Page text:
Problems with new KM Portal • Getting employees to take full advantage of resources • Overall, new portal has been very successful • Minor glitches, but nothing major Source: Gil Hoffman, CIO of Maritz Inc., interviewed in person by Amy Schoenbeck, February 24, 2003
Knowledge Security vs. Open Information Sharing • Fewer content managers to control information posted on the site • Postings can be selectively made to certain users/groups Source: Marty Ewell, System Architect of Maritz Inc., interviewed in person by Amy Schoenbeck, February 26, 2003
Future Vision • Optimization of business process across entire company • Enable re-use of content • Common interface • Consistent communication across entire company Source: handout from interview with Laura Carter and Marty Ewell on February 26, 2003
Future Vision • Support ISO process for company-wide use • Cost Savings • ITcost savings (infrastructure, administration, and maintenance) • Business process cost savings • “Soft” benefits accrued by BU’s (reduction in search time, increased knowledge sharing and visibility) Source: handout from interview with Laura Carter and Marty Ewell on February 26, 2003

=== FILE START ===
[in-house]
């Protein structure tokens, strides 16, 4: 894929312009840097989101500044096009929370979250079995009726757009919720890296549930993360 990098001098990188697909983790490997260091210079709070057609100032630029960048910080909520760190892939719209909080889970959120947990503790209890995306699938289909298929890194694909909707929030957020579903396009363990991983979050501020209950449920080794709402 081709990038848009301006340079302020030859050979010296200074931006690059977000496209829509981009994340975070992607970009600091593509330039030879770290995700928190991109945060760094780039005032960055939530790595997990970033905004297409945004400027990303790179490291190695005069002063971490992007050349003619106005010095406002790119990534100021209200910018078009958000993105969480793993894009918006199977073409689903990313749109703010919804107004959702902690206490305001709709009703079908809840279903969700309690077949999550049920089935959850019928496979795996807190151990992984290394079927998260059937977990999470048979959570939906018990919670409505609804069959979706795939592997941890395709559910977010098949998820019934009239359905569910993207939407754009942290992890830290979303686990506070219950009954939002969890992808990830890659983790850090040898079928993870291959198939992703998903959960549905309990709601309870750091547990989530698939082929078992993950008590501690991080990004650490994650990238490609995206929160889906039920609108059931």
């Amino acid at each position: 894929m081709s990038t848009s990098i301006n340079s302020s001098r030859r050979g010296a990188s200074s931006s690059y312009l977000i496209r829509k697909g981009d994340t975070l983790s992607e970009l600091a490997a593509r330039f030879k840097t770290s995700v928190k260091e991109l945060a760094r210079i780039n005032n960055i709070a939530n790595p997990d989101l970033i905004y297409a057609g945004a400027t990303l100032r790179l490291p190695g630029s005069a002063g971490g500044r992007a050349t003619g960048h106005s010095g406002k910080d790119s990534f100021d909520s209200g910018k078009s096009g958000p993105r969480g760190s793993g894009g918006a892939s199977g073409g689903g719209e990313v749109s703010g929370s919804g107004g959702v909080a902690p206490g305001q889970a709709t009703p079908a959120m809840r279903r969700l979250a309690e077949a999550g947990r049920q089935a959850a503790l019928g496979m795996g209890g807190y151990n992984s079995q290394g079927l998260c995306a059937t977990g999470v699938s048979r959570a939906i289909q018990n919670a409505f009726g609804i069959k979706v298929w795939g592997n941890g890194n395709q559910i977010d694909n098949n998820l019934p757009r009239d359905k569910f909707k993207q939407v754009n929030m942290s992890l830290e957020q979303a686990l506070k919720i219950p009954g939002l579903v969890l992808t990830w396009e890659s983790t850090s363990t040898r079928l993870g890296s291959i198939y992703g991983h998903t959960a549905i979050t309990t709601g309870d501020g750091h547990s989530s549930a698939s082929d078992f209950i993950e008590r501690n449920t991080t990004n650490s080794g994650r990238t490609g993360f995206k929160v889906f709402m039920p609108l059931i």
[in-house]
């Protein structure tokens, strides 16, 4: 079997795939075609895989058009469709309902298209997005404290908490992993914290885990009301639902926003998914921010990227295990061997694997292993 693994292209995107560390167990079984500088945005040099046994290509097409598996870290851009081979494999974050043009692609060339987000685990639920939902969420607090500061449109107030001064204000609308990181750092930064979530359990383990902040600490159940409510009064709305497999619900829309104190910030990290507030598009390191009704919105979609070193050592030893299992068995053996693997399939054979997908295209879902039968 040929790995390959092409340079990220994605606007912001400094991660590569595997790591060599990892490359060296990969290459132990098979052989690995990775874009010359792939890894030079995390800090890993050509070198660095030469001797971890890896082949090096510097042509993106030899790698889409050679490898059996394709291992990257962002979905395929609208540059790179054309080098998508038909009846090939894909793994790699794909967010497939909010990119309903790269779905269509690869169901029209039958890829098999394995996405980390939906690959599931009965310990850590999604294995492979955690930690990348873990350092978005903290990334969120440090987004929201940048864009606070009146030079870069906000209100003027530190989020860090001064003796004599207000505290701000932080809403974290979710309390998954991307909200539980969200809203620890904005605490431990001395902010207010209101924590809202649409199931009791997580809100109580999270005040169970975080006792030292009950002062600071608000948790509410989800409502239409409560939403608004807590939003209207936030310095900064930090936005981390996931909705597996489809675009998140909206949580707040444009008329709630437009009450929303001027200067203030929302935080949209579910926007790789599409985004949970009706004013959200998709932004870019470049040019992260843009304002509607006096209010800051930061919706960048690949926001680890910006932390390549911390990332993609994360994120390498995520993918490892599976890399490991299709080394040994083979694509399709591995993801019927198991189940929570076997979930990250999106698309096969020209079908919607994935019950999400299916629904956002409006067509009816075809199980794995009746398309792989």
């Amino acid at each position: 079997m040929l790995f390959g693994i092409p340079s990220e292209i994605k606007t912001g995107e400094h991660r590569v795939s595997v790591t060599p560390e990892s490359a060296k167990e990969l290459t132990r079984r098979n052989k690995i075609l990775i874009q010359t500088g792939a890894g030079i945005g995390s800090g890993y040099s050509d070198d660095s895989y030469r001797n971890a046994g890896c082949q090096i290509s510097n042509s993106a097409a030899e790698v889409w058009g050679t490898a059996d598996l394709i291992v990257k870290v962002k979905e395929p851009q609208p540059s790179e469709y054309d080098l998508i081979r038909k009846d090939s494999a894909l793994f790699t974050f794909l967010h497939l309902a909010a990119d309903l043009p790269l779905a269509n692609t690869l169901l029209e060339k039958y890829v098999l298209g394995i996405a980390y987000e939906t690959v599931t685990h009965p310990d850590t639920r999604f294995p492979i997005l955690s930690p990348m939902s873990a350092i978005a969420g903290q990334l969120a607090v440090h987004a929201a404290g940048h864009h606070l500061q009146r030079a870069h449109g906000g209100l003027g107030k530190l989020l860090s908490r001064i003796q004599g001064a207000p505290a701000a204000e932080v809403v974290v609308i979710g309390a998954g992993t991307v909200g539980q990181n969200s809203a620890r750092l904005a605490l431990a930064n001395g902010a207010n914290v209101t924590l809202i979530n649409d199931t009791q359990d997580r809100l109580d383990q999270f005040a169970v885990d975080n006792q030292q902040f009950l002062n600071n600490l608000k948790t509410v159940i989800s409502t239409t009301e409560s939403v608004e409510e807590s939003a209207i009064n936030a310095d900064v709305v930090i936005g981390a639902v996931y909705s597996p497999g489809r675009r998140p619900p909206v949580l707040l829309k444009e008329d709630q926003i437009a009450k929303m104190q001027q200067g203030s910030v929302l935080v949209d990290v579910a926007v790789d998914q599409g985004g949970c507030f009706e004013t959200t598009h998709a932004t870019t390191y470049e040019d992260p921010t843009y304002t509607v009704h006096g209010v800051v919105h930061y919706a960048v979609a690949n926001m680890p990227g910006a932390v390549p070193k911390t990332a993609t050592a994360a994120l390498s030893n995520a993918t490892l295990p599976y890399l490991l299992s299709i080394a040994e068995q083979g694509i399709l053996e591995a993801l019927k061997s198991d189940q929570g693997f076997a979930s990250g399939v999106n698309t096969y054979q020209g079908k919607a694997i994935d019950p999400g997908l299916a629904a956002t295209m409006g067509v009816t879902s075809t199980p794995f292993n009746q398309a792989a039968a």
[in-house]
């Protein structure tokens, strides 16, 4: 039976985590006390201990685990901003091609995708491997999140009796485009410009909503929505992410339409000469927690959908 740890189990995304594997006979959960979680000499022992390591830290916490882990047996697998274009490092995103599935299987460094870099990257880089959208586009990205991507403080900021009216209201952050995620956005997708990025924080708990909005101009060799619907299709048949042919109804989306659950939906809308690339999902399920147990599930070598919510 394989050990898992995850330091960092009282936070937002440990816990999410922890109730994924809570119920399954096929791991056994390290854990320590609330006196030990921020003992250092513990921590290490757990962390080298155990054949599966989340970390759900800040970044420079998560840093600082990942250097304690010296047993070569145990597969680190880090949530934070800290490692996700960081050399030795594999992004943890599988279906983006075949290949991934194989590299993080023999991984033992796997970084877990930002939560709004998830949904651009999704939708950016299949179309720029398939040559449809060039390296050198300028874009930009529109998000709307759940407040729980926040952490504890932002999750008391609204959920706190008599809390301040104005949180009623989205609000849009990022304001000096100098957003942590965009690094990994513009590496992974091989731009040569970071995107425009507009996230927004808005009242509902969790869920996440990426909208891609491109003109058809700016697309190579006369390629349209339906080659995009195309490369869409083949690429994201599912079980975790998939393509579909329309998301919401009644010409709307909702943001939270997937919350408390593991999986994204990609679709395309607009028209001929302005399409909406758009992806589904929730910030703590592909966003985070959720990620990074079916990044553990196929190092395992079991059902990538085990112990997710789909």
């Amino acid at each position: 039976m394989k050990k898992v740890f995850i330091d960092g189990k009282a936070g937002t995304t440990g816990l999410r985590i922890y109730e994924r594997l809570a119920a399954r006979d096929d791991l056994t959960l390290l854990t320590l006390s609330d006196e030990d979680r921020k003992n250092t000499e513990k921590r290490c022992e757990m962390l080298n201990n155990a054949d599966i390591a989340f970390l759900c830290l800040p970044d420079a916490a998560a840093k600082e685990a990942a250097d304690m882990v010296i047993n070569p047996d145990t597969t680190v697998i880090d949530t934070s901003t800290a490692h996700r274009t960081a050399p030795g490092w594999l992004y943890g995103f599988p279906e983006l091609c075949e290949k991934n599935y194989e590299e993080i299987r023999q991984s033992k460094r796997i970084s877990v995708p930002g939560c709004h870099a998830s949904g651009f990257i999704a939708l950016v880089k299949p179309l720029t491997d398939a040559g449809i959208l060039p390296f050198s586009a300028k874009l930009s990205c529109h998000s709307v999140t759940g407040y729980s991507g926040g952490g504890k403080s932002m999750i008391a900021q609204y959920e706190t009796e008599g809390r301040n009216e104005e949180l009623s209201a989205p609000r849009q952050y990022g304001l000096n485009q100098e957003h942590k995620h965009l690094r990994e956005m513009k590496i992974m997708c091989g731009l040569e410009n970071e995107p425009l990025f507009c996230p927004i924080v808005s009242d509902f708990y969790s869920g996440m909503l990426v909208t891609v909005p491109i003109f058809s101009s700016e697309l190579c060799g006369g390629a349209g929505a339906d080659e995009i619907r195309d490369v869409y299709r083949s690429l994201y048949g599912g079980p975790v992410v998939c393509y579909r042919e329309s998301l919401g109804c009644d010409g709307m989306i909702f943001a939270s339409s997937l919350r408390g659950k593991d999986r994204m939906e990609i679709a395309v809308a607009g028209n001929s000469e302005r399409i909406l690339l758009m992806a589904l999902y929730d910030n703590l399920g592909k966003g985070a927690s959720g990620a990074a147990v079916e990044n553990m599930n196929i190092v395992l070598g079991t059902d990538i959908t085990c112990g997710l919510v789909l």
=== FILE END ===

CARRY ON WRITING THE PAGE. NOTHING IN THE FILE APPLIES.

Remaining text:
Lessons Learned • Minimize number of users who have ability to update intranet • In order to get employees to use all the resources, information must be up-to-date and easy to access Source: Gil Hoffman, CIO of Maritz Inc., interviewed in person by Amy Schoenbeck, February 24, 2003
Case Study Edward D. Jones Investments Mission: To provide the investments, services, and information individuals need to achieve their financial goals
Company Background and Overview • Financial Services firm founded in 1871 • Headquarters in St. Louis • Largest brokerage firm in the U.S. headquartered outside of NY • Only national brokerage firm that serves individual investors exclusively • Operated as a partnership http://www.edwardjones.com/cgi/getHTML.cgi?page=/USA/careers/ej_story.html
Offices • More than 8,800 offices throughout the U.S., Canada, and United Kingdom • Over 25,000 employees • Growth rate of 200+ new branch offices per month Source: Matt Eilerman, Edward Jones, April 1, 2003
Growth Source: Edward D. Jones Investments
Industry RankingsAmong All Firms: • No. 1 in offices • No. 4 in employees • No. 5 in brokers • No. 34 in capital Source: Matt Eilerman, Edward Jones, April 1, 2003.
Industry RankingsAmong Regional Firms: • No. 1 in offices • No. 1 in employees • No. 1 in brokers • No. 13 in capital Source: Matt Eilerman, Edward Jones, April 1, 2003.